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Multi-Agent collaboration via Task Delegation

Why multiple agents?

Let's say we want to develop a complex LLM-based application, for example an application that reads a legal contract, extracts structured information, cross-checks it against some taxonomoy, gets some human input, and produces clear summaries. In theory it may be possible to solve this in a monolithic architecture using an LLM API and a vector-store. But this approach quickly runs into problems -- you would need to maintain multiple LLM conversation histories and states, multiple vector-store instances, and coordinate all of the interactions between them.

Langroid's ChatAgent and Task abstractions provide a natural and intuitive way to decompose a solution approach into multiple tasks, each requiring different skills and capabilities. Some of these tasks may need access to an LLM, others may need access to a vector-store, and yet others may need tools/plugins/function-calling capabilities, or any combination of these. It may also make sense to have some tasks that manage the overall solution process. From an architectural perspective, this type of modularity has numerous benefits:

  • Reusability: We can reuse the same agent/task in other contexts,
  • Scalability: We can scale up the solution by adding more agents/tasks,
  • Flexibility: We can easily change the solution by adding/removing agents/tasks.
  • Maintainability: We can maintain the solution by updating individual agents/tasks.
  • Testability: We can test/debug individual agents/tasks in isolation.
  • Composability: We can compose agents/tasks to create new agents/tasks.
  • Extensibility: We can extend the solution by adding new agents/tasks.
  • Interoperability: We can integrate the solution with other systems by adding new agents/tasks.
  • Security/Privacy: We can secure the solution by isolating sensitive agents/tasks.
  • Performance: We can improve performance by isolating performance-critical agents/tasks.

Task collaboration via sub-tasks

Langroid currently provides a mechanism for hierarchical (i.e. tree-structured) task delegation: a Task object can add other Task objects as sub-tasks, as shown in this pattern:

from langroid import ChatAgent, ChatAgentConfig, Task

main_agent = ChatAgent(ChatAgentConfig(...))
main_task = Task(main_agent, ...)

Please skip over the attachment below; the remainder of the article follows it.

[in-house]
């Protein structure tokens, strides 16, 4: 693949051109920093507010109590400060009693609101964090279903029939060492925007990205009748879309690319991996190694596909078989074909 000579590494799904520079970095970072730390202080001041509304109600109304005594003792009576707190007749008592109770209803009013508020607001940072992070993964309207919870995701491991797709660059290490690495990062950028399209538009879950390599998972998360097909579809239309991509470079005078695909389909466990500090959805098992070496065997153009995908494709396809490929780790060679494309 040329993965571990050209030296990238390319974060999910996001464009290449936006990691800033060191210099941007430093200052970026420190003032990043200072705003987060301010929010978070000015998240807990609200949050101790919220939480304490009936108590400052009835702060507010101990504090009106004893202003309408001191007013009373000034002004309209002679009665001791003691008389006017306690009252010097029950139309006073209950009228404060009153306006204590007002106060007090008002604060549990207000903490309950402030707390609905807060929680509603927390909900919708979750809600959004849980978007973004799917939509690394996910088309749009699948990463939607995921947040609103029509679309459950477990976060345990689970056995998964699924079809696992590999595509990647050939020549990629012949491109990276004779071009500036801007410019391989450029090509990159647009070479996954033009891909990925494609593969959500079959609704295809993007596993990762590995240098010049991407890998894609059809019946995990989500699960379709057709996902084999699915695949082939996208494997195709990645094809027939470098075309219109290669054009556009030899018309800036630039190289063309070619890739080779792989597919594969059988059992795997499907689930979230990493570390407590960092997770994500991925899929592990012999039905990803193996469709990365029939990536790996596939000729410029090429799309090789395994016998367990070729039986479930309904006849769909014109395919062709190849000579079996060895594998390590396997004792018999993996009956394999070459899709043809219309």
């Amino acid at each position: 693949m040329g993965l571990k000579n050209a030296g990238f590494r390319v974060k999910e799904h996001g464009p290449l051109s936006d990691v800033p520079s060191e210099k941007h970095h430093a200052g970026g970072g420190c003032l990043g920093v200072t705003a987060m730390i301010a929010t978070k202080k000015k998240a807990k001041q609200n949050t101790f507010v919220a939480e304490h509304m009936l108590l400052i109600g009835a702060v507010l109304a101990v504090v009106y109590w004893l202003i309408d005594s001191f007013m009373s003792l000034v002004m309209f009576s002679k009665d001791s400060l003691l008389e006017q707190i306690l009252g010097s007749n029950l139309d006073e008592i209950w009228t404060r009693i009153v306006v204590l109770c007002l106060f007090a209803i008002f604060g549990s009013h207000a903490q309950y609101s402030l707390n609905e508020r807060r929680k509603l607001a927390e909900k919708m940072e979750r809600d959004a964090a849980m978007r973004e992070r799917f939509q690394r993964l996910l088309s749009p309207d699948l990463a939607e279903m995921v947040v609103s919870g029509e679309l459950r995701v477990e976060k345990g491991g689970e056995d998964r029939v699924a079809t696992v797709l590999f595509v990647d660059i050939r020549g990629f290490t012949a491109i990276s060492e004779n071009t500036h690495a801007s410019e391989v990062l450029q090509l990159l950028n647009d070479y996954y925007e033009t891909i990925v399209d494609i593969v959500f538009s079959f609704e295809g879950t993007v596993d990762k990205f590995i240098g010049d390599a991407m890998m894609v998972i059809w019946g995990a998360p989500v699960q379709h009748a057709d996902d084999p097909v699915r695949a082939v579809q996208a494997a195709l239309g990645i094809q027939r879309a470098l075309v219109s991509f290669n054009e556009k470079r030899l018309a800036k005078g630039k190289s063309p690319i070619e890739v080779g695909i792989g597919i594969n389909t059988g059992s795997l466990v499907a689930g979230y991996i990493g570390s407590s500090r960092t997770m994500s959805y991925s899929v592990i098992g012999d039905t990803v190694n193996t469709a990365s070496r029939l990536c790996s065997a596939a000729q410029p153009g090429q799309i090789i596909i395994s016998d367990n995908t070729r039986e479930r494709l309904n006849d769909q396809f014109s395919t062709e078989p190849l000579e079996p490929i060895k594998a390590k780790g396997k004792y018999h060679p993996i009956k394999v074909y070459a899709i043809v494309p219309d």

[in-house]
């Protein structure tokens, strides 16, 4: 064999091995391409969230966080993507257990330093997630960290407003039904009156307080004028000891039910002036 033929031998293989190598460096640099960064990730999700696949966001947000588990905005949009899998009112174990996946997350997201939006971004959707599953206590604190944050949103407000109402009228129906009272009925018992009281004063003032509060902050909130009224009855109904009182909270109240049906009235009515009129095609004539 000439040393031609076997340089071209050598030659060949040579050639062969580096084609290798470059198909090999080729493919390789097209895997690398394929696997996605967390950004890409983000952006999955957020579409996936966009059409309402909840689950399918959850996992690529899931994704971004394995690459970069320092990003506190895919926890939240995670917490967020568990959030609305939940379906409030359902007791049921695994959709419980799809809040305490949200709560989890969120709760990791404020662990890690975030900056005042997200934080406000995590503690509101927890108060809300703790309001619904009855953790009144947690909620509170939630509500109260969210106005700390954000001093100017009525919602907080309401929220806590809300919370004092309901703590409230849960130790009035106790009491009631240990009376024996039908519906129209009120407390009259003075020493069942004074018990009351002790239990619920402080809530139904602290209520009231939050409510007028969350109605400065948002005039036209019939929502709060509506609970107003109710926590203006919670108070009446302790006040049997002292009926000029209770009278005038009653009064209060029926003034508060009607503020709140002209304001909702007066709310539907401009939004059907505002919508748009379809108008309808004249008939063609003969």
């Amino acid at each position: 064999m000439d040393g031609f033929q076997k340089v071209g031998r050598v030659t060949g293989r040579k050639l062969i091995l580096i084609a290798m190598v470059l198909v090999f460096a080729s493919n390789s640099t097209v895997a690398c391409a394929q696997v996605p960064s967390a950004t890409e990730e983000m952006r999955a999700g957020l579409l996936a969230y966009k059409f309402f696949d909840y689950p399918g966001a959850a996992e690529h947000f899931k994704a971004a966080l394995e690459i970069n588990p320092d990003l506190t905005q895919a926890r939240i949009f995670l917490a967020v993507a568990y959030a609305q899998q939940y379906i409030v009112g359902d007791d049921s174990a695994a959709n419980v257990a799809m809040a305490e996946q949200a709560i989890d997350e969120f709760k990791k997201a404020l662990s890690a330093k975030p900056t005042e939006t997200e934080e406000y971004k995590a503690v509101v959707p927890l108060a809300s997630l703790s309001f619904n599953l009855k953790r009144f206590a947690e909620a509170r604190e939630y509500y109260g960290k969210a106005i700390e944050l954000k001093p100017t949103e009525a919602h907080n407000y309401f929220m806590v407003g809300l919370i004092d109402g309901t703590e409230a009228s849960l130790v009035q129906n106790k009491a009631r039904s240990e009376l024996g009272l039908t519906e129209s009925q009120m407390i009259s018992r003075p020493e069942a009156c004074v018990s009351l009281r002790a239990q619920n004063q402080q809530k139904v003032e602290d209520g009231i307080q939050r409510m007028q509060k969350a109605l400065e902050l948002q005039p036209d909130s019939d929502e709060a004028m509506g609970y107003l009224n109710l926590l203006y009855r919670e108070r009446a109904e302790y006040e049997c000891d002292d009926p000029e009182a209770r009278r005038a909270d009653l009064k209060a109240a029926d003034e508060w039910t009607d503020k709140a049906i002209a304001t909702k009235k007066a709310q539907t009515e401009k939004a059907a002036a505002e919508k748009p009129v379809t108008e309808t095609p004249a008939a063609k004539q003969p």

helper_agent1 = ChatAgent(ChatAgentConfig(...))
helper_agent2 = ChatAgent(ChatAgentConfig(...))
helper_task1 = Task(agent1, ...)
helper_task2 = Task(agent2, ...)

main_task.add_sub_task([helper_task1, helper_task2])

What happens when we call Recall from the previous section that works by repeatedly calling Task.step() until Task.done() is True. When the Task object has no sub-tasks, Task.step() simply tries to get a valid response from the Task's ChatAgent's "native" responders, in this sequence:

[self.agent_response, self.llm_response, self.user_response] #(1)!

  1. This is the default sequence in Langroid, but it can be changed by overriding ChatAgent.entity_responders()

When a Task object has subtasks, the sequence of responders tried by Task.step() consists of the above "native" responders, plus the sequence of calls on the sub-tasks, in the order in which they were added to the Task object. For the example above, this means that main_task.step() will seek a valid response in this sequence:

[self.agent_response, self.llm_response, self.user_response,,]
Fortunately, as noted in the previous section, has the same type signature as that of the ChatAgent's "native" responders, so this works seamlessly. Of course, each of the sub-tasks can have its own sub-tasks, and so on, recursively. One way to think of this type of task delegation is that main_task() "fails-over" to helper_task1() and helper_task2() when it cannot respond to the current pending_message on its own.

Or Else logic vs And Then logic

It is important to keep in mind how step() works: As each responder in the sequence is tried, when there is a valid response, the next call to step() restarts its search at the beginning of the sequence (with the only exception being that the human User is given a chance to respond after each non-human response). In this sense, the semantics of the responder sequence is similar to OR Else logic, as opposed to AND Then logic.

If we want to have a sequence of sub-tasks that is more like AND Then logic, we can achieve this by recursively adding subtasks. In the above example suppose we wanted the main_task to trigger helper_task1 and helper_task2 in sequence, then we could set it up like this:

helper_task1.add_sub_task(helper_task2) #(1)!
  1. When adding a single sub-task, we do not need to wrap it in a list.

Next steps

In the next section we will see how this mechanism can be used to set up a simple collaboration between two agents.